MacDonogh explains that his interest in Germany goes back to his mid-teens (he was born in London in 1955), and while he has no family links with the country, he informs us that his mother does come from Vienna and he was born into a family with Central European, if not Teutonic, links. As a child growing up in London, he says he was aware from the beginning about the culture of German and Austrian Jews, thanks to periodic visits from and to his godfather: his grandfather’s childhood friend, Dr Alphons Barb, an archaeologist.

Barb moved to Britain in 1939 and died there 40 years later but never really assimilated. He had a deep interest in high culture and gave the boy MacDonogh many used German postage stamps, the two elements combining to inspire in the youngster a keen interest in Germany. This interest ranged from the construction of the Berlin Wall and the student uprising of 1968 to the brutal assassinations by the Baader-Meinhof Gang of terrorists, Ostpolitik and Chancellor Willy Brandt kneeling before the monument to the Warsaw Uprising in 1970.

Brandt’s atonement came around the time of MacDonogh’s first visit to the country, as a 15-year-old. Now, he has spent decades closely observing Germany, divided and united, including what he calls very long periods spent there. Much of his life has involved talking to men and women in all walks of German life, from politicians, academics, writers and business people down to ordinary men and women in hotels and bars.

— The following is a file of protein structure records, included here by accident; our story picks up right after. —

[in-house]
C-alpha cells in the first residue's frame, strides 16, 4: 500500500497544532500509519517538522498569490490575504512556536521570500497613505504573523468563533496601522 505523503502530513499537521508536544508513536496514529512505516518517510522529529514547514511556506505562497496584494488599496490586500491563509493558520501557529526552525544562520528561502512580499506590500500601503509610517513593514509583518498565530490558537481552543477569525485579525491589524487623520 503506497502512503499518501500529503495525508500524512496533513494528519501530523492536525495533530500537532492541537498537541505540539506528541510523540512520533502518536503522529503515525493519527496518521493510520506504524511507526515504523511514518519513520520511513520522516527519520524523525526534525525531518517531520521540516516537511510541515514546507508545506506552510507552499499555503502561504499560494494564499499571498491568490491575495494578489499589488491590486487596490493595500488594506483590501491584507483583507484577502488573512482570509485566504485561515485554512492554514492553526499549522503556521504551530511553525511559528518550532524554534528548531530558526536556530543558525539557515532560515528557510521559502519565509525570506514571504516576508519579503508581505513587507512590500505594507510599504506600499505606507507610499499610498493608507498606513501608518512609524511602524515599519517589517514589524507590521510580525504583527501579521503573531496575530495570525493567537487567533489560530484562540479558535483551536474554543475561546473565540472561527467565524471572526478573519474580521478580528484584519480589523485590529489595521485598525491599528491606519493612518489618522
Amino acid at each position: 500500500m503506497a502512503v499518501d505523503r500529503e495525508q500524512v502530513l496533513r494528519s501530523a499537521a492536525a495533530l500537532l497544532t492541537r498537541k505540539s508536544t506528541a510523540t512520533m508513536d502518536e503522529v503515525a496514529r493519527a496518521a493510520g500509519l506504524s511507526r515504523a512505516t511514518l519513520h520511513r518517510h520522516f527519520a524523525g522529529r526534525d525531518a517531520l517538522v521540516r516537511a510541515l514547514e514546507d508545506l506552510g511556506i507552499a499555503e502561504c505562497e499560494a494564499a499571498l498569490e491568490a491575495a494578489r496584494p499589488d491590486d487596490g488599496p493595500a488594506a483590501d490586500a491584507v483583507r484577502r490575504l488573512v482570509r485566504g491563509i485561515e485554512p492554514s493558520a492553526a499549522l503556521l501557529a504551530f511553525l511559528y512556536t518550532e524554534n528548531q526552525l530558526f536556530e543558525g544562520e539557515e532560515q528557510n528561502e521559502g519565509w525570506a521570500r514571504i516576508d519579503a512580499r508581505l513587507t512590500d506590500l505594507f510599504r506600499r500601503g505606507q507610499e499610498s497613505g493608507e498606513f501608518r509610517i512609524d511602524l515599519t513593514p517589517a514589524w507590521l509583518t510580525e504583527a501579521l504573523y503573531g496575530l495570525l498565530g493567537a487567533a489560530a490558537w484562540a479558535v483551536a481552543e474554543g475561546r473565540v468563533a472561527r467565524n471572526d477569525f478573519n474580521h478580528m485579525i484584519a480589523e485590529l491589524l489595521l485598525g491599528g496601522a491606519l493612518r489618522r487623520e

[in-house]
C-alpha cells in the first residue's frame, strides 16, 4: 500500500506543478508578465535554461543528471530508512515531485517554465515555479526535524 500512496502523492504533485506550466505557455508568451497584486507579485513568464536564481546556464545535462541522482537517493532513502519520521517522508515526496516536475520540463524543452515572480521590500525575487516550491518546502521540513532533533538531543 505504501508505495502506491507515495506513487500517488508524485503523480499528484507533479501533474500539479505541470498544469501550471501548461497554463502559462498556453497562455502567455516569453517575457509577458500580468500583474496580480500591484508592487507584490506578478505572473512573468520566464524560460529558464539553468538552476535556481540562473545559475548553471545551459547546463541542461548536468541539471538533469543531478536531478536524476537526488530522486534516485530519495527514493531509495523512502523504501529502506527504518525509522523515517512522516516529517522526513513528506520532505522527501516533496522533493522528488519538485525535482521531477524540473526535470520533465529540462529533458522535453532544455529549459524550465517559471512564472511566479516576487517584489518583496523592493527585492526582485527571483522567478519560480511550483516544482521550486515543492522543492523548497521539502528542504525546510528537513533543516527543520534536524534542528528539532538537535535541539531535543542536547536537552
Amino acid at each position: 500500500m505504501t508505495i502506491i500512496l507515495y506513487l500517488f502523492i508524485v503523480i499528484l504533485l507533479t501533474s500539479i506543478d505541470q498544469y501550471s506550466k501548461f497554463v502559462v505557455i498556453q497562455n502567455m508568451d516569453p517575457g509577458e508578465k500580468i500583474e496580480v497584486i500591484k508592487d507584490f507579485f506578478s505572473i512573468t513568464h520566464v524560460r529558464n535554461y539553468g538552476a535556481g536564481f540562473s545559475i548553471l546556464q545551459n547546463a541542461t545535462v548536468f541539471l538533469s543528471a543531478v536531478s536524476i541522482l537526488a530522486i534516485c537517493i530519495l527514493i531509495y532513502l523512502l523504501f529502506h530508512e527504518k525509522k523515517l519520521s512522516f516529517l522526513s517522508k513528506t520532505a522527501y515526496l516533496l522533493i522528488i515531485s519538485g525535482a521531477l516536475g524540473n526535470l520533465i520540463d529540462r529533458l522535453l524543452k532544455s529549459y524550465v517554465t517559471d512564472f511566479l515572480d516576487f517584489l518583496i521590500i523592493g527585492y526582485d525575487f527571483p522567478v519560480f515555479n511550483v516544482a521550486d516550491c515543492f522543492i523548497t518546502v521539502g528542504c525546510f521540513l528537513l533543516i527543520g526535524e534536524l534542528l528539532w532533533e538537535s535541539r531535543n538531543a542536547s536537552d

But, despite his interest as a historian in how the country’s past influences the present, he concedes his shortcomings: a lot of his time there was in the decade from 1987 and a disproportionate amount of that time was in Berlin. He is sketchy on the Ruhr or the north-west, has never been to world-renowned Heidelberg and knows little about German cars, business and football.

The book opens with a comprehensive historical recounting of Germany since 1949. This was a country with little or nothing left after defeat in the Second World War. It was a nation shrunken by more than a fifth by retribution. The figures are uncertain but Germany lost an estimated five million soldiers in the fighting and then another million as prisoners of war.

And there was the difficult process of denazification, which was not always pursued enthusiastically. How do you build up a country again if you cannot call upon many of the elite?

But West Germany’s revival from international pariah status was remarkably swift, with businessmen quickly emerging from the rubble, a new generation coming of age and eventually East and West being stitched back together. The country became today’s economic colossus and European leader, a leading light of the liberal, democratic, modern Western world.

MacDonogh says though that relations are often particularly bad with Germany’s German-speaking neighbours, such as “ructions” with the Swiss (though he gives no more detail), and apparently things are even worse in the complex relationship with the Austrians. These latter dismiss Germans with the slur “Piefkes” and complain about their overbearing manner and the bargain-basement tourists in Burgenland and elsewhere looking for sweet wine and Gemütlichkeit – but the Germans also bring money, by patronising small hotels and guesthouses.